The program was passionately led by Ann Baker Easley.  Soon after she was joined by Harry Bruell as associate director and work project coordinator and they worked under a board co-chaired by Gulley and Walker.

The Durham Service Corps put young, disadvantaged young people to work on projects such as:

  • Clearing urban streams and storm runoff channels in partnership with the City.
  • Painting the inside of City Water plants.
  • Building compost bins out of used pallets
  • Cleaning up the old Durham Athletic Park after Bulls games
  • Restoring buildings at a state historic site
  • Building trails at a state forest
  • Building a shed at the Museum of Life & Science
  • Mowing the lawns of schools
  • Mentoring kids at the juvenile detention center
  • Helping at Special Olympics games
  • Putting bar codes on all trash cans

Ann and Harry moved on to spend careers in similar programs.  Ann founded or helped start 7 different youth and service corps programs around the nation before founding and heading both the Youth Corps Association in her native Colorado and the Volunteers for Outdoor Colorado.  She also helped HistoriCorps get off the ground.

Harry worked for the national CorpsNetwork and now heads up the best practice Southwest Conservation Corps.  Wib went on to several terms in the State Senate and he and Sandy helped get light rail transit underway.  Dr. Walker went on to head the United States Olympic Committee.

Unfortunately, the Durham Service Corps then lost steam and folded a few years later as movements so often do when successors don’t seem to have the same passion or ability to tell the story of an organization.

Far too many communities also get caught up in the squirrel cage process of jumping from program to program without ensuring sufficient resources, energy, passion and sustainable capacity for those they already have.

Reincarnating or adapting a Durham Service Corps in tandem with Trees Across Durham planting and Keep Durham Beautiful projects etc. is well worth considering in light of a 2011 study on the effect of nature-related service corps by researchers at Texas A&M Univerity.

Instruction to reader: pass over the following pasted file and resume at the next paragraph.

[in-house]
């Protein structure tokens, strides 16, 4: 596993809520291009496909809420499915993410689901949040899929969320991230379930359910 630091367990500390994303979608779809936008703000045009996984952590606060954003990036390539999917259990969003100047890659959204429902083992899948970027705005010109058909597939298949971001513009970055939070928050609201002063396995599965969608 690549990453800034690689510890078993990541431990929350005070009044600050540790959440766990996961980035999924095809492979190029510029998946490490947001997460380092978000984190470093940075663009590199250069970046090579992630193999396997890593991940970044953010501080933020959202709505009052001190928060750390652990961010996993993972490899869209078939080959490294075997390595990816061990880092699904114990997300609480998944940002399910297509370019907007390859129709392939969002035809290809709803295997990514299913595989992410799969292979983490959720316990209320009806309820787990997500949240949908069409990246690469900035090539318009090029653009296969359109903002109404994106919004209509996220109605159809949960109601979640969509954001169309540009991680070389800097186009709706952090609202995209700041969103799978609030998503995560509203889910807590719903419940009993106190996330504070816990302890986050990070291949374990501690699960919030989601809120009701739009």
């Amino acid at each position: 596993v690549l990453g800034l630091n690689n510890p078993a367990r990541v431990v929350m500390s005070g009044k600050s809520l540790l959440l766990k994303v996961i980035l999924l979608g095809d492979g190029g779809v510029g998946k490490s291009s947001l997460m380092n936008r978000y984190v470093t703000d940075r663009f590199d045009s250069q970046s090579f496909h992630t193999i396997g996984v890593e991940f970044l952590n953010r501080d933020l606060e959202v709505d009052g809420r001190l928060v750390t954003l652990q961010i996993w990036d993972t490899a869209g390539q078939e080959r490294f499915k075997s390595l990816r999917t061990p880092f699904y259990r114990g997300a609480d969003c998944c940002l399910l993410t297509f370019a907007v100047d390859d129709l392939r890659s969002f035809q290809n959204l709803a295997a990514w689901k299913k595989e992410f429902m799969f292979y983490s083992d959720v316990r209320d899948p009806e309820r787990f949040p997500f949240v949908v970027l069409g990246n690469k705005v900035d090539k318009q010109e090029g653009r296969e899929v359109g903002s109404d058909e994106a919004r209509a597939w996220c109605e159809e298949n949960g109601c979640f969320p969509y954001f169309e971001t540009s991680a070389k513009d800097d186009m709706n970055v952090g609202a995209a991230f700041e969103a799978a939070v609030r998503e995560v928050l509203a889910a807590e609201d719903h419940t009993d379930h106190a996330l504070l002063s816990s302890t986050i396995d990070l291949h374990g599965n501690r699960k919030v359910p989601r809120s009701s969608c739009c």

The study compared populations of participants and non-participants, both male and female with a mean age of 21, including those no longer in school and those continuing in school, ranging from those short of a high school degree to college graduates.

Results showed statistically significant increases for participants over non-participants related to community engagement, attitude toward public lands, environmental activism, teamwork, leadership and self-responsibility.  Another study focused on an urban service corps and documented similar results.

The CCC of the 1930s lives on nationally through the Americorps NCCC (National Civilian Community Corps.)  There are five campuses instead of camps, one serving each region of the country.  Enrollment is for ten months vs. six.

Today’s CCC members still receive room and board, as well as uniforms and training, but they receive a living allowance of $4,000 for the ten months rather than a salary of $30 per month in the 1930s with $25 sent home to family.  Today the service requirement is 1,700 hours of community service and 80 hours of independent service.

There is also a $5,550 tuition award when all is said and done.

Many communities have service corps but they start at age 16.  Some even have middle school programs.  They all focus on the lessons that can be learned from nature, including urban forest.

Overall, service corps across the nation last year:

  • planted well over 1 million trees,
  • constructed, restored and maintained 95,337 miles of trails,
  • constructed 104,952 feet of boardwalks, footbridges and walkways,
  • removed or eradicated 195,333 acres of invasive plants and
  • created 883 community gardens.

It seems like an idea worth revisiting in Durham as well.  Maybe Harry and Ann would be willing to advise us on how to get back on track along with utilizing resources available from The CorpsNetwork.

But as also applies to the latest urban forestry initiative, only if we make it sustainable this time.